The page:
Lawyer for the George Tetteh Wayo says the Council is trying other alternatives to get admission in another institution for one of the students who could not register with the Achimota School due to his dreadlocks.
The freshman, Oheneba Kwaku Nkrabea who refused to cut off his dreadlocks as the only condition blocking his admission into the Achimota Senior High School is set to seek admission in another school.
This comes after authorities of the school had insisted as part of the rules of the school, all student must have low-cut hair.
“The kids will still go to other schools, we know other schools will still admit them. The young man who had six (Aggregate 6) is part of a triplet, his two sisters have gotten admission at St. John’s Grammar,” the legal practitioner indicated.
Authorities of the school had explained their action forms part of the school’s rules which needed to be complied with.
However, Lawyer Tetteh Wayo says he is confident that “there are schools out there that have opened up.”
According to him, there was a young man in Kumasi Okess who as of last Friday, was also facing the same scenario “but the information we are hearing this morning is that he’s gone to school.”
Despite an earlier directive by the Ghana Education Service (GES) to the school to allow him and another colleague, it has been strongly opposed by the school and its old students’ association, AKORA.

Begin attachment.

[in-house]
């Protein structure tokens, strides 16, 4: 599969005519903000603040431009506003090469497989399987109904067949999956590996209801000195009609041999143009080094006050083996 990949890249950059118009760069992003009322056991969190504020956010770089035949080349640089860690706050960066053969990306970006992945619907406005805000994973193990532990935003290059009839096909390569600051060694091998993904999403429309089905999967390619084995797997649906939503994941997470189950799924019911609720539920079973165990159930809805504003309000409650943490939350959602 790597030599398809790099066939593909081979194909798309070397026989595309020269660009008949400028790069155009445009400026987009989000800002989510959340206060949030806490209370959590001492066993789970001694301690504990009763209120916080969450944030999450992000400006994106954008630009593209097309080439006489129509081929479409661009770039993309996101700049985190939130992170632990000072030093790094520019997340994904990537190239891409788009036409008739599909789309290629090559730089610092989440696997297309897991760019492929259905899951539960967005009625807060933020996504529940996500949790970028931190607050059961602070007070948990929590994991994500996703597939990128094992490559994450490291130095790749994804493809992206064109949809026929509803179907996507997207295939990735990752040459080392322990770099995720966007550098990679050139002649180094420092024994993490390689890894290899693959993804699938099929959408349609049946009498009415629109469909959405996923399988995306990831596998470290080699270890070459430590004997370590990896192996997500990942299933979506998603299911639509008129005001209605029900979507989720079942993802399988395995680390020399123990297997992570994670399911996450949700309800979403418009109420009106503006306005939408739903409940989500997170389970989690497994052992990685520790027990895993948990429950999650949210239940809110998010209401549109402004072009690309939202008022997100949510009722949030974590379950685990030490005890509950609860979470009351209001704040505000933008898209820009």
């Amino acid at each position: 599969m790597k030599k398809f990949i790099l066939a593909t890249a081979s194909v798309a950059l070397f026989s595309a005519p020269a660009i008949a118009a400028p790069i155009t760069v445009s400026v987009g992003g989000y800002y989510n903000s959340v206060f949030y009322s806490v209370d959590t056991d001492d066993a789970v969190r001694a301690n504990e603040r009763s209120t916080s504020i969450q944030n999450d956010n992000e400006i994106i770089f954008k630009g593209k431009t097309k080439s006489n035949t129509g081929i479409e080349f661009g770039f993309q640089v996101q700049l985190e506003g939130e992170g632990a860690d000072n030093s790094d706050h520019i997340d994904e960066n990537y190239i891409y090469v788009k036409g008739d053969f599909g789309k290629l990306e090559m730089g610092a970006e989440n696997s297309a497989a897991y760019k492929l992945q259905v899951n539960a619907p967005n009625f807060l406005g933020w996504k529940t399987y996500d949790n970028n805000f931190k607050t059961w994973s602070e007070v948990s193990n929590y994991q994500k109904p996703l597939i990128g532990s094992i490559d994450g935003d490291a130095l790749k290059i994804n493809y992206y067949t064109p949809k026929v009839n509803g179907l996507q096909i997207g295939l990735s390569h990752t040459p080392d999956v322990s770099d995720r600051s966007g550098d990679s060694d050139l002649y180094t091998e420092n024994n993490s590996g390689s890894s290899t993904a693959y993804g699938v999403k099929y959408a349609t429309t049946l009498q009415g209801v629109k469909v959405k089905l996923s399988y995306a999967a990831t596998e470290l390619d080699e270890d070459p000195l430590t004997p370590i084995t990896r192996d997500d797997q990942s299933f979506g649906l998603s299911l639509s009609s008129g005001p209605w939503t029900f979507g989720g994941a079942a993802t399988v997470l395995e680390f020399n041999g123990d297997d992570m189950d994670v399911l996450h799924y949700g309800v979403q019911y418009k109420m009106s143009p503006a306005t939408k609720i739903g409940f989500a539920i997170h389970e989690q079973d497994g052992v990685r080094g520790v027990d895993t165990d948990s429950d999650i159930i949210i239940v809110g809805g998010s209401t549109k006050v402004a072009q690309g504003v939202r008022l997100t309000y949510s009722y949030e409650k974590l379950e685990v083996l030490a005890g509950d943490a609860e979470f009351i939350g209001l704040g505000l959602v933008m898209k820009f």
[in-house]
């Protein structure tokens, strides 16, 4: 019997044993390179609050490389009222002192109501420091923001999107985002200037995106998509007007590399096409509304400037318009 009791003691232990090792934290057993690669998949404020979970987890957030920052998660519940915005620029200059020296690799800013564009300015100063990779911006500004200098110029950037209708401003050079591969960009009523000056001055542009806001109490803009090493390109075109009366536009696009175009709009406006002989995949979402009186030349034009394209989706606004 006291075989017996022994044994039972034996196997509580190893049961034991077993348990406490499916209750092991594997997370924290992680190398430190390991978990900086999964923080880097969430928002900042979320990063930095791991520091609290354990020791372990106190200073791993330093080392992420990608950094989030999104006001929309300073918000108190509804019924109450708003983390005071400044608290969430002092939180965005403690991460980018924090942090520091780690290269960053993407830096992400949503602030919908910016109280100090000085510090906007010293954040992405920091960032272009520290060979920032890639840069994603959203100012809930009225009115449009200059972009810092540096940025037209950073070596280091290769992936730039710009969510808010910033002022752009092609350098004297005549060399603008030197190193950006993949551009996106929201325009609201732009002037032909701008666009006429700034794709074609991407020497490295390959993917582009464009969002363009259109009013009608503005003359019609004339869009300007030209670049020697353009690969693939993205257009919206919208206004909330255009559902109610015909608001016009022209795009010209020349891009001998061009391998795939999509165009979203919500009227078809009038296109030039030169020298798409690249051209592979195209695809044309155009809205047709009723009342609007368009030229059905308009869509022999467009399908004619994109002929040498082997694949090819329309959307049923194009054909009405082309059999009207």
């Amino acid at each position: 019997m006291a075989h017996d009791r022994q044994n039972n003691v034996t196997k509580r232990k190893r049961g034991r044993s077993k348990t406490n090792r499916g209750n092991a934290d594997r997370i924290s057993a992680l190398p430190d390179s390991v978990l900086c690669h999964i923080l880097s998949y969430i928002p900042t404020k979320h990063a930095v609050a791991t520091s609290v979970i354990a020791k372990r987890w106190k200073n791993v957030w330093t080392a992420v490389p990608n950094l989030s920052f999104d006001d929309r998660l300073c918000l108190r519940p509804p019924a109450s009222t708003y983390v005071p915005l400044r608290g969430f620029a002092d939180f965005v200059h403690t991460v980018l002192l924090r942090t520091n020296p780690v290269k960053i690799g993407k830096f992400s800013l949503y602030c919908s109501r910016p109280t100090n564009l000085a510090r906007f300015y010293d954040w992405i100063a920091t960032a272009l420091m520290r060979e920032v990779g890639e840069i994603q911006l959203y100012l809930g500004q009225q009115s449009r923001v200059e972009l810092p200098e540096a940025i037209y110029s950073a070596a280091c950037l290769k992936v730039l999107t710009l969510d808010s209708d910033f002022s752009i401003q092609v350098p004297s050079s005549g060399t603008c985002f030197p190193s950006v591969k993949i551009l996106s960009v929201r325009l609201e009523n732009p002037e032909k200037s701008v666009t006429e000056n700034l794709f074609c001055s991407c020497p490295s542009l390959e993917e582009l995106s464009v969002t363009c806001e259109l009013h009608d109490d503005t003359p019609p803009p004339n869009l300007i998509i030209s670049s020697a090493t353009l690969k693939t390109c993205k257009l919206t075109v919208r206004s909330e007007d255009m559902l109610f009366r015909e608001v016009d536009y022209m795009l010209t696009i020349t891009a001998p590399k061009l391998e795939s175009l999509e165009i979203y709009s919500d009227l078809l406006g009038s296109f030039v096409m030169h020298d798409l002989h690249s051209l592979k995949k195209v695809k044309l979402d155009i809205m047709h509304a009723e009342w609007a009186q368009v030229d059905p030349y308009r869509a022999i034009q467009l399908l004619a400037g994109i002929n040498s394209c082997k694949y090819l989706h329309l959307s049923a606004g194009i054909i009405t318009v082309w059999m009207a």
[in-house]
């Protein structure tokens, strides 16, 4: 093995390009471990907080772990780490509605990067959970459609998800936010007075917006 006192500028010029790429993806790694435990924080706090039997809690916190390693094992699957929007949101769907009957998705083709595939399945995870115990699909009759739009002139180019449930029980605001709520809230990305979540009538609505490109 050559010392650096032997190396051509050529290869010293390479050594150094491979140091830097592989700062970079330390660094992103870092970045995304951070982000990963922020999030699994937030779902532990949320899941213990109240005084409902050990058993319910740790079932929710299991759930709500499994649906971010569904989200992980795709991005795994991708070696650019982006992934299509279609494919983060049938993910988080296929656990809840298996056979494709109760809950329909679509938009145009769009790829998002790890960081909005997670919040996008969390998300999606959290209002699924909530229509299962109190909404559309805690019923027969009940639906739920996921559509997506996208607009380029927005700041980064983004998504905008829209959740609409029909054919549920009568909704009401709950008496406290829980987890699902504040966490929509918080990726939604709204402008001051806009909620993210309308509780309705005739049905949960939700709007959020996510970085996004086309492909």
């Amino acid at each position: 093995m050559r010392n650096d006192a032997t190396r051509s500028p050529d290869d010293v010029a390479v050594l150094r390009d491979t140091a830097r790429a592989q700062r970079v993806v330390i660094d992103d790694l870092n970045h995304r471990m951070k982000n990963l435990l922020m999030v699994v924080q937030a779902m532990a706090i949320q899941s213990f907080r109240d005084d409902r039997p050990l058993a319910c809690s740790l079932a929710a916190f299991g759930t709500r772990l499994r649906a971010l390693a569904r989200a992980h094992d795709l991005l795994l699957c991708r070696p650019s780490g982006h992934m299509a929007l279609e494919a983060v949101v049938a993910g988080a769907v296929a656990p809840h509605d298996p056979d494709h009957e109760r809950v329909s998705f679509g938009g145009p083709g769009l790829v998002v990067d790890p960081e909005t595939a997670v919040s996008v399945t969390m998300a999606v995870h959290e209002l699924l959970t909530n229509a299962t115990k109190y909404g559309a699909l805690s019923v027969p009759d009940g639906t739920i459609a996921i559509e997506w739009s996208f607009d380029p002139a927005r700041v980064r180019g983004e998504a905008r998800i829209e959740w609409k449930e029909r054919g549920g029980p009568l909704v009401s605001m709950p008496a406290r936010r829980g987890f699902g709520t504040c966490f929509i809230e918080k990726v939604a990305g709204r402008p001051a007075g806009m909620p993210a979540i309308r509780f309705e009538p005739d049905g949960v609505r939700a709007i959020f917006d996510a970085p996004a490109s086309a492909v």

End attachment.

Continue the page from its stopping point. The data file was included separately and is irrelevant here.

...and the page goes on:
But the Rastafari Council lawyer maintains the founders of the Achimota School had no plans of discriminating during admission.
“So if Achimota School wants to be adamant when Kwagyiri Aggrey and our forefathers were building Achimota School, they built it with the idea to chime out, to educate the black man.
“They did not build the Achimota School with the notion that somebody’s dreadlocks must stop him from becoming Ghana’s first astronaut,” he added.
He has, however, threaten to go to court after all the students successfully gain admission.
The GES on Saturday instructed authorities of the Achimota School to admit the two first-year students who reported on campus with dreadlocks.
The directive followed the massive debate on social media after reports that the school had refused to admit the children although they gained admission.
Many Ghanaians were not pleased with the school’s decision to not admit the student even though the constitution demands that no person should be discriminated against.
However, following the GES directive the National Association of Graduate Teachers (NAGRAT) called on the GES to reverse its directive to Achimota School.
Speaking at a press briefing, the President Mr Angel Carbonu said that the directive from GES to Achimota School threatens conformity and discipline in schools.
“We are calling on the Ghana Education Service to redirect the Headmistress and the staff of Achimota Senior High School (SHS) to ensure that the rules and regulations of Achimota SHS and indeed any other Senior High School is abided by every student.”
Meanwhile, Achimota School has also rejected the directive stating that the school will not compromise on its school rules.
However, the Rastafari Council says it is willing to use other avenues to ensure that the students will be given the chance to pursue their education without compromising on their belief.
“It is really a disservice to this country that managers of institutions can sometimes deceive the entire nation. It reduces their reputation, it reduces the trust we have in this public institutions and that alone gives us the leverage to look at another alternatives